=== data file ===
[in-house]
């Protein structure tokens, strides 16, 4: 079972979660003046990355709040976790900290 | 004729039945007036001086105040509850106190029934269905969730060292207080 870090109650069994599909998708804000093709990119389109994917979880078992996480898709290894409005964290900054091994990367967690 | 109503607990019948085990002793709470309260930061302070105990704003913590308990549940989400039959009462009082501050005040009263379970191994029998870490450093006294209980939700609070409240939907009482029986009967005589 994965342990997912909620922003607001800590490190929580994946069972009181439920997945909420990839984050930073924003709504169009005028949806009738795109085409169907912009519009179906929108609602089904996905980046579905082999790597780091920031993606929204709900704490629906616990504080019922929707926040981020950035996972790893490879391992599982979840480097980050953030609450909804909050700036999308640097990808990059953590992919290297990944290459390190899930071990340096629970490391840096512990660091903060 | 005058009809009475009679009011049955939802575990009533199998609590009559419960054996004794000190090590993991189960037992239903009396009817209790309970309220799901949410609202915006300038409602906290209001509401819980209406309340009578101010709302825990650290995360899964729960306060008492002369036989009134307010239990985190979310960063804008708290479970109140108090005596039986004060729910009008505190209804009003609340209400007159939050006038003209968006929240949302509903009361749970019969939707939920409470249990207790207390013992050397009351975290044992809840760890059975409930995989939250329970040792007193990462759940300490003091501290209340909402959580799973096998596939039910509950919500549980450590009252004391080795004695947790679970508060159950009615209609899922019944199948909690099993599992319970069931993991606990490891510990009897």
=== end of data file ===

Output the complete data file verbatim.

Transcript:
[in-house]
């Protein structure tokens, strides 16, 4: 079972979660003046990355709040976790900290 | 004729039945007036001086105040509850106190029934269905969730060292207080 870090109650069994599909998708804000093709990119389109994917979880078992996480898709290894409005964290900054091994990367967690 | 109503607990019948085990002793709470309260930061302070105990704003913590308990549940989400039959009462009082501050005040009263379970191994029998870490450093006294209980939700609070409240939907009482029986009967005589 994965342990997912909620922003607001800590490190929580994946069972009181439920997945909420990839984050930073924003709504169009005028949806009738795109085409169907912009519009179906929108609602089904996905980046579905082999790597780091920031993606929204709900704490629906616990504080019922929707926040981020950035996972790893490879391992599982979840480097980050953030609450909804909050700036999308640097990808990059953590992919290297990944290459390190899930071990340096629970490391840096512990660091903060 | 005058009809009475009679009011049955939802575990009533199998609590009559419960054996004794000190090590993991189960037992239903009396009817209790309970309220799901949410609202915006300038409602906290209001509401819980209406309340009578101010709302825990650290995360899964729960306060008492002369036989009134307010239990985190979310960063804008708290479970109140108090005596039986004060729910009008505190209804009003609340209400007159939050006038003209968006929240949302509903009361749970019969939707939920409470249990207790207390013992050397009351975290044992809840760890059975409930995989939250329970040792007193990462759940300490003091501290209340909402959580799973096998596939039910509950919500549980450590009252004391080795004695947790679970508060159950009615209609899922019944199948909690099993599992319970069931993991606990490891510990009897």